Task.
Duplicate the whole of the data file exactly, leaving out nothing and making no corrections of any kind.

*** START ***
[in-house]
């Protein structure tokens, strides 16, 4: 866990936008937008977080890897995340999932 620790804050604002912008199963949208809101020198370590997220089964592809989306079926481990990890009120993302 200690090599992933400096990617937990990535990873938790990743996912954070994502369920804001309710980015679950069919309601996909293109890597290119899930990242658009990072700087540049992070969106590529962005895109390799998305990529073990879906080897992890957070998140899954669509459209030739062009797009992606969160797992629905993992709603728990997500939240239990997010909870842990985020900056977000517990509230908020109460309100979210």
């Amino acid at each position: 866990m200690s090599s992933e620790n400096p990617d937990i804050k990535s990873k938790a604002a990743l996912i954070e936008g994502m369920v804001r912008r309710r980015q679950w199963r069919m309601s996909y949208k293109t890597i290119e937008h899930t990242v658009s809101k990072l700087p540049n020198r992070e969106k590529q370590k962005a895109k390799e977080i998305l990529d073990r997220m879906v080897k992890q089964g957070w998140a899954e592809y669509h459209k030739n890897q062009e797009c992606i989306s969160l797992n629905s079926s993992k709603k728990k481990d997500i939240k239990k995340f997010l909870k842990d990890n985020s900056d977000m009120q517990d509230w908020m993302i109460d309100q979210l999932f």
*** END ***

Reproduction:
[in-house]
């Protein structure tokens, strides 16, 4: 866990936008937008977080890897995340999932 620790804050604002912008199963949208809101020198370590997220089964592809989306079926481990990890009120993302 200690090599992933400096990617937990990535990873938790990743996912954070994502369920804001309710980015679950069919309601996909293109890597290119899930990242658009990072700087540049992070969106590529962005895109390799998305990529073990879906080897992890957070998140899954669509459209030739062009797009992606969160797992629905993992709603728990997500939240239990997010909870842990985020900056977000517990509230908020109460309100979210």
């Amino acid at each position: 866990m200690s090599s992933e620790n400096p990617d937990i804050k990535s990873k938790a604002a990743l996912i954070e936008g994502m369920v804001r912008r309710r980015q679950w199963r069919m309601s996909y949208k293109t890597i290119e937008h899930t990242v658009s809101k990072l700087p540049n020198r992070e969106k590529q370590k962005a895109k390799e977080i998305l990529d073990r997220m879906v080897k992890q089964g957070w998140a899954e592809y669509h459209k030739n890897q062009e797009c992606i989306s969160l797992n629905s079926s993992k709603k728990k481990d997500i939240k239990k995340f997010l909870k842990d990890n985020s900056d977000m009120q517990d509230w908020m993302i109460d309100q979210l999932f």